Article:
Practical ways of achieving fire resistance of steel structures


To survey the practical means of achieving fire resistance of steel structures with examples of their application. To describe the essentials of European fire resistance design.


The mechanical properties of all common building materials decrease with a high elevation of temperature. Steel structural elements should possess appropriate fire resistance to resist the risk of partial or total collapse, flame penetration, or excessive temperature rise on the unexposed faces. The inherent fire resistance of unprotected steelwork is introduced and the influence of a variety of insulating systems, of partial member exposure and of composite action, is discussed.


The mechanical properties of all common building materials decrease with elevation of temperature. Structural elements should possess appropriate fire resistance to resist total or partial collapse; in addition, fire resisting partitioning walls and slabs should resist flame penetration or excessive temperature rise on their unexposed faces in order to contain the fire in its original location. The fire stability of a structure is especially important and any failure of the structure in the fire zone should be gradual, involving large plastic type deformations. The parts of the building away from the fire should remain intact.

Fire resistance requirements are fixed by National Codes in terms of the time an isolated element should resist the action of a Standard Fire as defined by the heat exposure given by ISO834, (see Figure 1). Fire resistance times of 15/30/60/90/180 and 240 minutes are specified depending upon the type of buildings and number of storeys; these times can also be a function of the occupancy of the building and of the fire load.


Structural steel members will collapse in a fire when their temperature reaches a 'critical' level. This critical temperature varies according to the load conditions, the cold design theory adopted, and the temperature distribution across the section, which typically is in the range 500 to 900°C.

The fire resistance time is the time, in the standard ISO834 fire test, taken by the member to reach the critical temperature. This time varies according to the section size. In a building in which a real natural fire occurs, the heating rate is also influenced by the member location. The thicker the steel, the slower the heating rate, and therefore the greater the fire resistance time.

A fire resistance time requirement of 'O' does not mean the building will collapse. On the contrary, the fire resistance could be infinite, depending on the building type, natural fire behaviour, or other active measures implemented.

The heating rate is quantified by the Section Factor, known as the Am /A ratio, where Am is the perimeter of the steel member exposed to the fire and A is the total cross-sectional area of the section. Consequently, a heavy member with a low Am /A ratio will be heated more slowly than a light member with high value of the section factor. Tables are published giving values of section factors for standard section sizes.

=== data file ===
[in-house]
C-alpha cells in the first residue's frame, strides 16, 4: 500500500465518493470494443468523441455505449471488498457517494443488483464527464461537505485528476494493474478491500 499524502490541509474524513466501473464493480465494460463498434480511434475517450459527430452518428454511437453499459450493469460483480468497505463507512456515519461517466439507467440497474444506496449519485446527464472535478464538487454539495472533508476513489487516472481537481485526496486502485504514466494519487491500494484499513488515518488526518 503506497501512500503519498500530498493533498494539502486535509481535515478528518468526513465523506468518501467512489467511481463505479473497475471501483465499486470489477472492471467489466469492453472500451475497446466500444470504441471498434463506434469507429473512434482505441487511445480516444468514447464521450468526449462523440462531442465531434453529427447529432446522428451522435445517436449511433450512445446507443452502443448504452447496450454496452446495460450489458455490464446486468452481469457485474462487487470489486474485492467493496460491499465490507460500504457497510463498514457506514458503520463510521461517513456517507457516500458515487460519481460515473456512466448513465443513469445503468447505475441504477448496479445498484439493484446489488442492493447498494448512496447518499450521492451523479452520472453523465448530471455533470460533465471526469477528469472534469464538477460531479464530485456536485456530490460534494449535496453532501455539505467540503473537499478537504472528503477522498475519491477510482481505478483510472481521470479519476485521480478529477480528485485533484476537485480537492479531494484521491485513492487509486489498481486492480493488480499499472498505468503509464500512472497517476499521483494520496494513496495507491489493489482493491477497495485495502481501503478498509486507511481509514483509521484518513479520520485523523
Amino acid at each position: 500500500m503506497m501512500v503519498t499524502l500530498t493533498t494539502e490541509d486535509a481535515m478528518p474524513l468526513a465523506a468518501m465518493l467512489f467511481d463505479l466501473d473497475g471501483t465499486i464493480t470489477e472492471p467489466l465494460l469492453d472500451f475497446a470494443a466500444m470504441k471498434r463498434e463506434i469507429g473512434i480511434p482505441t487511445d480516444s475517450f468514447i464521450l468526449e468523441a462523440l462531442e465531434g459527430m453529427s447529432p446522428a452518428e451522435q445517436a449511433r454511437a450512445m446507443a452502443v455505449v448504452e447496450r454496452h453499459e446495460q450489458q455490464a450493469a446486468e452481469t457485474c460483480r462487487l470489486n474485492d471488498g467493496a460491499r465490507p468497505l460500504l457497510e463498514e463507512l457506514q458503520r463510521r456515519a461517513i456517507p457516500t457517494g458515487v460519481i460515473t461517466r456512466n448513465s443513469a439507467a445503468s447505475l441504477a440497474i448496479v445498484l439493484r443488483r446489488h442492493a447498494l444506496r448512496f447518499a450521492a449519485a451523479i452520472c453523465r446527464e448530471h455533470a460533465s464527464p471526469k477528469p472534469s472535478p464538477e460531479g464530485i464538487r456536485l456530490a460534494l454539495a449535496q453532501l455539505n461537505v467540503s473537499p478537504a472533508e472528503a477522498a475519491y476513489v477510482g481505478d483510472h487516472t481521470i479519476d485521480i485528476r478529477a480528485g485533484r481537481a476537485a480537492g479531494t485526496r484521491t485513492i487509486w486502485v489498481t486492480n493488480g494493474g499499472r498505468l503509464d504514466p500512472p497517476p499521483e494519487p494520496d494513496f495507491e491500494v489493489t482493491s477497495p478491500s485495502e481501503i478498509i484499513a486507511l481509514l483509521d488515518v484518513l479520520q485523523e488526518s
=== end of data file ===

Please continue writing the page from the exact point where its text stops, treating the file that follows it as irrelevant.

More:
(Am/A dimension is m-1)

For a member to fulfil a given fire resistance requirement, it is necessary to ensure that the temperature developed in the member at the required fire resistance time (taking into account its section factor and any insulation which may be applied) is less than the critical temperature necessary to cause failure (also known as the 'critical temperature').

For short periods of fire resistance (15 or 30 minutes) stability may be attained by unprotected steelwork. A conventional fire resistance time of 60 minutes may sometimes be obtained without applying fire protection by utilising the thermal and/or structural interaction between steel and concrete. For longer periods of conventional fire resistance time, the steelwork can be protected by applying an insulating material, by using screens. Composite steel-concrete structures can also exhibit significant fire resistance.

A brief survey of the simpler practical means of achieving structural fire resistance in steel structures is presented. It is important to recognise, however, that considerable research and development work (fuel loads based on natural fires) has been undertaken in Europe over the last 40 years. This work aims to optimise the process of the fire resistant design of structural steelwork leading to a better safety approach, regulation adaptation,  and potentially economies in construction. These 'fire engineering' methods have been introduced in Eurocodes and in National building codes to be applied at building project levels.

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